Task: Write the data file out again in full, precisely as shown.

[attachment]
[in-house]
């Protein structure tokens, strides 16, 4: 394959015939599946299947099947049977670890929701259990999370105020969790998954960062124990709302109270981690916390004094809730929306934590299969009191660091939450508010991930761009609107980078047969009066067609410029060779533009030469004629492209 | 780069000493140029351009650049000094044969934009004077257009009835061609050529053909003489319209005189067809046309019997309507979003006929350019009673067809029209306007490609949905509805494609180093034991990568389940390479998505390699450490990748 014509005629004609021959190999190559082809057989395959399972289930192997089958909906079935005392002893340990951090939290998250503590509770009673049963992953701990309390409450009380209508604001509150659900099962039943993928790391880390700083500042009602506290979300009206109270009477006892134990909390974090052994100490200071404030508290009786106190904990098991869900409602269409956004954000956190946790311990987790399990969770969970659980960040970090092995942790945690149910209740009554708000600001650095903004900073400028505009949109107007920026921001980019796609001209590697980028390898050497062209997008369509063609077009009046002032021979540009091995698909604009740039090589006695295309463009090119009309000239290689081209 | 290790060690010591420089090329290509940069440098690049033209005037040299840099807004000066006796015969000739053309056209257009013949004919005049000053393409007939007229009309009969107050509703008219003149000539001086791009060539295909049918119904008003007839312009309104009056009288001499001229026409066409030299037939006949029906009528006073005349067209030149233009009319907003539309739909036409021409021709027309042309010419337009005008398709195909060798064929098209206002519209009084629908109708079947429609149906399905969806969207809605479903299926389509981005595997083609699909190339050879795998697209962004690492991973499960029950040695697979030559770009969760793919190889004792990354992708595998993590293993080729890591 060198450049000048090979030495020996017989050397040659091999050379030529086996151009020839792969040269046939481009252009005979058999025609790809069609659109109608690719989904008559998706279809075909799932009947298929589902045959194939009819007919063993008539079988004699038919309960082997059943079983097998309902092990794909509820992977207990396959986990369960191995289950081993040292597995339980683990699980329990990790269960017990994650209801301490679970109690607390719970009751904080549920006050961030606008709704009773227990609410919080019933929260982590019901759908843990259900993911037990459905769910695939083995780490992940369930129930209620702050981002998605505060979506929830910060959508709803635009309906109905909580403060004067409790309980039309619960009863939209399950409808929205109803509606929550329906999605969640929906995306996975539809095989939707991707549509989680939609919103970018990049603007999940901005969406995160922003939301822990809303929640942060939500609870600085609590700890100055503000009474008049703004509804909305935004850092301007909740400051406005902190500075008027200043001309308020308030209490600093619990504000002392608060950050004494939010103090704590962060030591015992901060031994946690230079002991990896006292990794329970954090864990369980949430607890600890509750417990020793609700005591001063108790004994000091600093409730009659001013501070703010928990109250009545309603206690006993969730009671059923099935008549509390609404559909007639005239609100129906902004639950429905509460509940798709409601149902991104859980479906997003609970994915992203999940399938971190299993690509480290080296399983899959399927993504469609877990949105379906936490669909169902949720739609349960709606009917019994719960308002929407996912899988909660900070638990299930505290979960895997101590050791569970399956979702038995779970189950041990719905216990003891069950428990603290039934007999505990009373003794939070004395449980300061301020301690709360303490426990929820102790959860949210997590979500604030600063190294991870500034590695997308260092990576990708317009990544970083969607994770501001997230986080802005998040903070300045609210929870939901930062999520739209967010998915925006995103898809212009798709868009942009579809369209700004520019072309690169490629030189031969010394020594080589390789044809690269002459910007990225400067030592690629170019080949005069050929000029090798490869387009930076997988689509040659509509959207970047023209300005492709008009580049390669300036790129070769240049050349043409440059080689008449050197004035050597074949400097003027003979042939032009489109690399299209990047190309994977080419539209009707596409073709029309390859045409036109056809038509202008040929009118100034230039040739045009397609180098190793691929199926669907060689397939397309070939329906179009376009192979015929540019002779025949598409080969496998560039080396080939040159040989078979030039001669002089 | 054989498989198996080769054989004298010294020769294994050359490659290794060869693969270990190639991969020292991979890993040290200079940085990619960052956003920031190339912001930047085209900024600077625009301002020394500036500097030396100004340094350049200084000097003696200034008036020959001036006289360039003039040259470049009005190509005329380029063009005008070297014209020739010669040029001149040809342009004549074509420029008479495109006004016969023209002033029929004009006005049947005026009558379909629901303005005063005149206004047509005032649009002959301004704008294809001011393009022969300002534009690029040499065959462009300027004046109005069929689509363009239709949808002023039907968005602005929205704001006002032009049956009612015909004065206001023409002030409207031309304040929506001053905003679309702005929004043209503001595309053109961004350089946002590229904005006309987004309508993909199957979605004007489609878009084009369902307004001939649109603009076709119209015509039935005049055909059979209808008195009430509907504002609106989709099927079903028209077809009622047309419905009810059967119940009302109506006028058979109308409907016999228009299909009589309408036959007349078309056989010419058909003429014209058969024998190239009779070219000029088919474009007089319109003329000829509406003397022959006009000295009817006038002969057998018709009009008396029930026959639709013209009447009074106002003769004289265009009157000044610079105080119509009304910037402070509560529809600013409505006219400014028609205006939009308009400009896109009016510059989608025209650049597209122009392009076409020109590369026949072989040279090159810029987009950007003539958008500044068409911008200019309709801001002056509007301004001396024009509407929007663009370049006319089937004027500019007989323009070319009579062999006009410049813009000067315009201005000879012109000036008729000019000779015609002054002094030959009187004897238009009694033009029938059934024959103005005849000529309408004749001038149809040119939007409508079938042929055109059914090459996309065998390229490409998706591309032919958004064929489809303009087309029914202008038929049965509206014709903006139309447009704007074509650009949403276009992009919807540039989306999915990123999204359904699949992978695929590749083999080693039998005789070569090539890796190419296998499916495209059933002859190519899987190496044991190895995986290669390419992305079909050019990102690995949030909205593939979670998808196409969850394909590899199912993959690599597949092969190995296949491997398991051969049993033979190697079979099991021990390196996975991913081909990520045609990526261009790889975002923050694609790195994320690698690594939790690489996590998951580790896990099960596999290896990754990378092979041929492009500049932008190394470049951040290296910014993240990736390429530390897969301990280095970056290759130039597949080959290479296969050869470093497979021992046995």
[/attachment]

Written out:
[in-house]
């Protein structure tokens, strides 16, 4: 394959015939599946299947099947049977670890929701259990999370105020969790998954960062124990709302109270981690916390004094809730929306934590299969009191660091939450508010991930761009609107980078047969009066067609410029060779533009030469004629492209 | 780069000493140029351009650049000094044969934009004077257009009835061609050529053909003489319209005189067809046309019997309507979003006929350019009673067809029209306007490609949905509805494609180093034991990568389940390479998505390699450490990748 014509005629004609021959190999190559082809057989395959399972289930192997089958909906079935005392002893340990951090939290998250503590509770009673049963992953701990309390409450009380209508604001509150659900099962039943993928790391880390700083500042009602506290979300009206109270009477006892134990909390974090052994100490200071404030508290009786106190904990098991869900409602269409956004954000956190946790311990987790399990969770969970659980960040970090092995942790945690149910209740009554708000600001650095903004900073400028505009949109107007920026921001980019796609001209590697980028390898050497062209997008369509063609077009009046002032021979540009091995698909604009740039090589006695295309463009090119009309000239290689081209 | 290790060690010591420089090329290509940069440098690049033209005037040299840099807004000066006796015969000739053309056209257009013949004919005049000053393409007939007229009309009969107050509703008219003149000539001086791009060539295909049918119904008003007839312009309104009056009288001499001229026409066409030299037939006949029906009528006073005349067209030149233009009319907003539309739909036409021409021709027309042309010419337009005008398709195909060798064929098209206002519209009084629908109708079947429609149906399905969806969207809605479903299926389509981005595997083609699909190339050879795998697209962004690492991973499960029950040695697979030559770009969760793919190889004792990354992708595998993590293993080729890591 060198450049000048090979030495020996017989050397040659091999050379030529086996151009020839792969040269046939481009252009005979058999025609790809069609659109109608690719989904008559998706279809075909799932009947298929589902045959194939009819007919063993008539079988004699038919309960082997059943079983097998309902092990794909509820992977207990396959986990369960191995289950081993040292597995339980683990699980329990990790269960017990994650209801301490679970109690607390719970009751904080549920006050961030606008709704009773227990609410919080019933929260982590019901759908843990259900993911037990459905769910695939083995780490992940369930129930209620702050981002998605505060979506929830910060959508709803635009309906109905909580403060004067409790309980039309619960009863939209399950409808929205109803509606929550329906999605969640929906995306996975539809095989939707991707549509989680939609919103970018990049603007999940901005969406995160922003939301822990809303929640942060939500609870600085609590700890100055503000009474008049703004509804909305935004850092301007909740400051406005902190500075008027200043001309308020308030209490600093619990504000002392608060950050004494939010103090704590962060030591015992901060031994946690230079002991990896006292990794329970954090864990369980949430607890600890509750417990020793609700005591001063108790004994000091600093409730009659001013501070703010928990109250009545309603206690006993969730009671059923099935008549509390609404559909007639005239609100129906902004639950429905509460509940798709409601149902991104859980479906997003609970994915992203999940399938971190299993690509480290080296399983899959399927993504469609877990949105379906936490669909169902949720739609349960709606009917019994719960308002929407996912899988909660900070638990299930505290979960895997101590050791569970399956979702038995779970189950041990719905216990003891069950428990603290039934007999505990009373003794939070004395449980300061301020301690709360303490426990929820102790959860949210997590979500604030600063190294991870500034590695997308260092990576990708317009990544970083969607994770501001997230986080802005998040903070300045609210929870939901930062999520739209967010998915925006995103898809212009798709868009942009579809369209700004520019072309690169490629030189031969010394020594080589390789044809690269002459910007990225400067030592690629170019080949005069050929000029090798490869387009930076997988689509040659509509959207970047023209300005492709008009580049390669300036790129070769240049050349043409440059080689008449050197004035050597074949400097003027003979042939032009489109690399299209990047190309994977080419539209009707596409073709029309390859045409036109056809038509202008040929009118100034230039040739045009397609180098190793691929199926669907060689397939397309070939329906179009376009192979015929540019002779025949598409080969496998560039080396080939040159040989078979030039001669002089 | 054989498989198996080769054989004298010294020769294994050359490659290794060869693969270990190639991969020292991979890993040290200079940085990619960052956003920031190339912001930047085209900024600077625009301002020394500036500097030396100004340094350049200084000097003696200034008036020959001036006289360039003039040259470049009005190509005329380029063009005008070297014209020739010669040029001149040809342009004549074509420029008479495109006004016969023209002033029929004009006005049947005026009558379909629901303005005063005149206004047509005032649009002959301004704008294809001011393009022969300002534009690029040499065959462009300027004046109005069929689509363009239709949808002023039907968005602005929205704001006002032009049956009612015909004065206001023409002030409207031309304040929506001053905003679309702005929004043209503001595309053109961004350089946002590229904005006309987004309508993909199957979605004007489609878009084009369902307004001939649109603009076709119209015509039935005049055909059979209808008195009430509907504002609106989709099927079903028209077809009622047309419905009810059967119940009302109506006028058979109308409907016999228009299909009589309408036959007349078309056989010419058909003429014209058969024998190239009779070219000029088919474009007089319109003329000829509406003397022959006009000295009817006038002969057998018709009009008396029930026959639709013209009447009074106002003769004289265009009157000044610079105080119509009304910037402070509560529809600013409505006219400014028609205006939009308009400009896109009016510059989608025209650049597209122009392009076409020109590369026949072989040279090159810029987009950007003539958008500044068409911008200019309709801001002056509007301004001396024009509407929007663009370049006319089937004027500019007989323009070319009579062999006009410049813009000067315009201005000879012109000036008729000019000779015609002054002094030959009187004897238009009694033009029938059934024959103005005849000529309408004749001038149809040119939007409508079938042929055109059914090459996309065998390229490409998706591309032919958004064929489809303009087309029914202008038929049965509206014709903006139309447009704007074509650009949403276009992009919807540039989306999915990123999204359904699949992978695929590749083999080693039998005789070569090539890796190419296998499916495209059933002859190519899987190496044991190895995986290669390419992305079909050019990102690995949030909205593939979670998808196409969850394909590899199912993959690599597949092969190995296949491997398991051969049993033979190697079979099991021990390196996975991913081909990520045609990526261009790889975002923050694609790195994320690698690594939790690489996590998951580790896990099960596999290896990754990378092979041929492009500049932008190394470049951040290296910014993240990736390429530390897969301990280095970056290759130039597949080959290479296969050869470093497979021992046995």